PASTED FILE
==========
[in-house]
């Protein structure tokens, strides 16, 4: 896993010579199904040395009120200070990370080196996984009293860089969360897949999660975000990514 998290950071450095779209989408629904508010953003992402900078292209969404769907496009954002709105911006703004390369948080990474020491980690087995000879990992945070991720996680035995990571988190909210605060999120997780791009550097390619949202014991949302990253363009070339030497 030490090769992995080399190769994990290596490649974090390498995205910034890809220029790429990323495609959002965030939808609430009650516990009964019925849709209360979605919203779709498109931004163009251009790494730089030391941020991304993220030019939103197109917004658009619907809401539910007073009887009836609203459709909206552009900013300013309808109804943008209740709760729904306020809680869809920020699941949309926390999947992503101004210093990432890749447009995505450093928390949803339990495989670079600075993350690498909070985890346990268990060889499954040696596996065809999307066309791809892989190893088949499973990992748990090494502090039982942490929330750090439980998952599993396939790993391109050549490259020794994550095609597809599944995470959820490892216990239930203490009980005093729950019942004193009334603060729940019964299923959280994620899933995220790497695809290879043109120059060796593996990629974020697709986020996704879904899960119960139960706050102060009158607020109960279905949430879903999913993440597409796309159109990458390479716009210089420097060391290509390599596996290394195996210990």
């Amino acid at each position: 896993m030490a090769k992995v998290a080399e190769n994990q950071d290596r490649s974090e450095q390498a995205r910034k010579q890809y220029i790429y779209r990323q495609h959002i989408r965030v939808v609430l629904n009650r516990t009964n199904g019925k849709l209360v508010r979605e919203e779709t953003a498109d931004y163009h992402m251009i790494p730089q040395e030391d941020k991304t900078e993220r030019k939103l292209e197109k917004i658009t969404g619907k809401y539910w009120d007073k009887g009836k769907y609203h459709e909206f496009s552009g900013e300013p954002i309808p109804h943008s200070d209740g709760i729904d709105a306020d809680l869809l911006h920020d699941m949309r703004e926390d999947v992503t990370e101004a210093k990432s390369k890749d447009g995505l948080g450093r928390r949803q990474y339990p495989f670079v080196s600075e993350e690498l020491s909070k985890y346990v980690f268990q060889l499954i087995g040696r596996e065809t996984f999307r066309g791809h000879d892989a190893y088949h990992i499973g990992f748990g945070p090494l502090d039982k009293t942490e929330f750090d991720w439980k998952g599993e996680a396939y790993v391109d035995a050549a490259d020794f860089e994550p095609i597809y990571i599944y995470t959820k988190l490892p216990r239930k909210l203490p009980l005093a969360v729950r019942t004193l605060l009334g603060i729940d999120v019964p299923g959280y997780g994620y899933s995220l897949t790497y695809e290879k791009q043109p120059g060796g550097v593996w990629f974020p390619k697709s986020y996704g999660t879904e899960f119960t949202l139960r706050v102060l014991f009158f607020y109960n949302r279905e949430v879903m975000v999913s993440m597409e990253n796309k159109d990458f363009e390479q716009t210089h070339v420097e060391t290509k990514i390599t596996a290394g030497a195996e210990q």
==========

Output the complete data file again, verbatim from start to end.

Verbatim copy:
[in-house]
């Protein structure tokens, strides 16, 4: 896993010579199904040395009120200070990370080196996984009293860089969360897949999660975000990514 998290950071450095779209989408629904508010953003992402900078292209969404769907496009954002709105911006703004390369948080990474020491980690087995000879990992945070991720996680035995990571988190909210605060999120997780791009550097390619949202014991949302990253363009070339030497 030490090769992995080399190769994990290596490649974090390498995205910034890809220029790429990323495609959002965030939808609430009650516990009964019925849709209360979605919203779709498109931004163009251009790494730089030391941020991304993220030019939103197109917004658009619907809401539910007073009887009836609203459709909206552009900013300013309808109804943008209740709760729904306020809680869809920020699941949309926390999947992503101004210093990432890749447009995505450093928390949803339990495989670079600075993350690498909070985890346990268990060889499954040696596996065809999307066309791809892989190893088949499973990992748990090494502090039982942490929330750090439980998952599993396939790993391109050549490259020794994550095609597809599944995470959820490892216990239930203490009980005093729950019942004193009334603060729940019964299923959280994620899933995220790497695809290879043109120059060796593996990629974020697709986020996704879904899960119960139960706050102060009158607020109960279905949430879903999913993440597409796309159109990458390479716009210089420097060391290509390599596996290394195996210990």
């Amino acid at each position: 896993m030490a090769k992995v998290a080399e190769n994990q950071d290596r490649s974090e450095q390498a995205r910034k010579q890809y220029i790429y779209r990323q495609h959002i989408r965030v939808v609430l629904n009650r516990t009964n199904g019925k849709l209360v508010r979605e919203e779709t953003a498109d931004y163009h992402m251009i790494p730089q040395e030391d941020k991304t900078e993220r030019k939103l292209e197109k917004i658009t969404g619907k809401y539910w009120d007073k009887g009836k769907y609203h459709e909206f496009s552009g900013e300013p954002i309808p109804h943008s200070d209740g709760i729904d709105a306020d809680l869809l911006h920020d699941m949309r703004e926390d999947v992503t990370e101004a210093k990432s390369k890749d447009g995505l948080g450093r928390r949803q990474y339990p495989f670079v080196s600075e993350e690498l020491s909070k985890y346990v980690f268990q060889l499954i087995g040696r596996e065809t996984f999307r066309g791809h000879d892989a190893y088949h990992i499973g990992f748990g945070p090494l502090d039982k009293t942490e929330f750090d991720w439980k998952g599993e996680a396939y790993v391109d035995a050549a490259d020794f860089e994550p095609i597809y990571i599944y995470t959820k988190l490892p216990r239930k909210l203490p009980l005093a969360v729950r019942t004193l605060l009334g603060i729940d999120v019964p299923g959280y997780g994620y899933s995220l897949t790497y695809e290879k791009q043109p120059g060796g550097v593996w990629f974020p390619k697709s986020y996704g999660t879904e899960f119960t949202l139960r706050v102060l014991f009158f607020y109960n949302r279905e949430v879903m975000v999913s993440m597409e990253n796309k159109d990458f363009e390479q716009t210089h070339v420097e060391t290509k990514i390599t596996a290394g030497a195996e210990q």